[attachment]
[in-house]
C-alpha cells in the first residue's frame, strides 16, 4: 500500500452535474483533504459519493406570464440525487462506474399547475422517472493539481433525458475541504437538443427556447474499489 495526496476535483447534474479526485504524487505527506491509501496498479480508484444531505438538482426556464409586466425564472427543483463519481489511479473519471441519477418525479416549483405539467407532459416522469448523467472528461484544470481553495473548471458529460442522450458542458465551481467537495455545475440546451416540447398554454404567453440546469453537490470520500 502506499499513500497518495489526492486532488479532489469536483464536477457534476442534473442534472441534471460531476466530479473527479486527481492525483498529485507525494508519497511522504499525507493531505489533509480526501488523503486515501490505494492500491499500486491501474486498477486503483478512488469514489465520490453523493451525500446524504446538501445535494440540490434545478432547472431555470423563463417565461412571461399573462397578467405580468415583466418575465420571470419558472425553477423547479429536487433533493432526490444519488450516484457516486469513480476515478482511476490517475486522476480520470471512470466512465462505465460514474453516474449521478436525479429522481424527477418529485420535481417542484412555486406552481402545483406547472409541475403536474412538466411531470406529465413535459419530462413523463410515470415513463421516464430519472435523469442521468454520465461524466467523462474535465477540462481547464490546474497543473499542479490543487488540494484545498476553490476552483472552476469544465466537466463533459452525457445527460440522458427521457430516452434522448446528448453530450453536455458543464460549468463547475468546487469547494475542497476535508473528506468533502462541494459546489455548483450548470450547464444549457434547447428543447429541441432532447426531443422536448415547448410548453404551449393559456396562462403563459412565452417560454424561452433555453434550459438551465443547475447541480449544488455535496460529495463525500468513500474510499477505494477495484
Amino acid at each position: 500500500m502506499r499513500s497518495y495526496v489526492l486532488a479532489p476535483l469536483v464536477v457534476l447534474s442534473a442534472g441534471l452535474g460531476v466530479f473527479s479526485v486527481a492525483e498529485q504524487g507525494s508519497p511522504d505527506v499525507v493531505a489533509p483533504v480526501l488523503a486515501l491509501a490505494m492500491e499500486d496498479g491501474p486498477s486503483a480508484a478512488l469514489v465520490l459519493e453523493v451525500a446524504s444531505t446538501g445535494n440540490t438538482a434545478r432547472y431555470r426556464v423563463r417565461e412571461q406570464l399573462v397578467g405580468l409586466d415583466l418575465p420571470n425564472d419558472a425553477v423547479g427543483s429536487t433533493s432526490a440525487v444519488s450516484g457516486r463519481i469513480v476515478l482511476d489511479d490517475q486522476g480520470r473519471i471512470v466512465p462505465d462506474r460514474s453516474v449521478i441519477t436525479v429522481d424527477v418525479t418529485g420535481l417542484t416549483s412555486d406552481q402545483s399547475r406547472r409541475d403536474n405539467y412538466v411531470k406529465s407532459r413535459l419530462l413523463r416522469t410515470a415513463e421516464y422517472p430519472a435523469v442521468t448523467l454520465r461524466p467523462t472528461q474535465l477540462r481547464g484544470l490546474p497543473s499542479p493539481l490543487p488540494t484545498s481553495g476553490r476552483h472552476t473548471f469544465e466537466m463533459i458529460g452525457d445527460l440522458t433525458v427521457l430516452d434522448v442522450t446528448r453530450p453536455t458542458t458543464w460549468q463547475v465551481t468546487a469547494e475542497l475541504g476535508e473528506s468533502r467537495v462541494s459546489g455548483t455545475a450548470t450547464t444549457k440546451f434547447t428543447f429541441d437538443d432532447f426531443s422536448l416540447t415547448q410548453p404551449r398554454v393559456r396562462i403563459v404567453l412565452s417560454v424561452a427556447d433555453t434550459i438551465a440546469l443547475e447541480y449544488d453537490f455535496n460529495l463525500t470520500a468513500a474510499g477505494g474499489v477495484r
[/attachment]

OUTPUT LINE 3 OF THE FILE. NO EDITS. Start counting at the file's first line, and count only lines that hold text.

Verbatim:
Amino acid at each position: 500500500m502506499r499513500s497518495y495526496v489526492l486532488a479532489p476535483l469536483v464536477v457534476l447534474s442534473a442534472g441534471l452535474g460531476v466530479f473527479s479526485v486527481a492525483e498529485q504524487g507525494s508519497p511522504d505527506v499525507v493531505a489533509p483533504v480526501l488523503a486515501l491509501a490505494m492500491e499500486d496498479g491501474p486498477s486503483a480508484a478512488l469514489v465520490l459519493e453523493v451525500a446524504s444531505t446538501g445535494n440540490t438538482a434545478r432547472y431555470r426556464v423563463r417565461e412571461q406570464l399573462v397578467g405580468l409586466d415583466l418575465p420571470n425564472d419558472a425553477v423547479g427543483s429536487t433533493s432526490a440525487v444519488s450516484g457516486r463519481i469513480v476515478l482511476d489511479d490517475q486522476g480520470r473519471i471512470v466512465p462505465d462506474r460514474s453516474v449521478i441519477t436525479v429522481d424527477v418525479t418529485g420535481l417542484t416549483s412555486d406552481q402545483s399547475r406547472r409541475d403536474n405539467y412538466v411531470k406529465s407532459r413535459l419530462l413523463r416522469t410515470a415513463e421516464y422517472p430519472a435523469v442521468t448523467l454520465r461524466p467523462t472528461q474535465l477540462r481547464g484544470l490546474p497543473s499542479p493539481l490543487p488540494t484545498s481553495g476553490r476552483h472552476t473548471f469544465e466537466m463533459i458529460g452525457d445527460l440522458t433525458v427521457l430516452d434522448v442522450t446528448r453530450p453536455t458542458t458543464w460549468q463547475v465551481t468546487a469547494e475542497l475541504g476535508e473528506s468533502r467537495v462541494s459546489g455548483t455545475a450548470t450547464t444549457k440546451f434547447t428543447f429541441d437538443d432532447f426531443s422536448l416540447t415547448q410548453p404551449r398554454v393559456r396562462i403563459v404567453l412565452s417560454v424561452a427556447d433555453t434550459i438551465a440546469l443547475e447541480y449544488d453537490f455535496n460529495l463525500t470520500a468513500a474510499g477505494g474499489v477495484r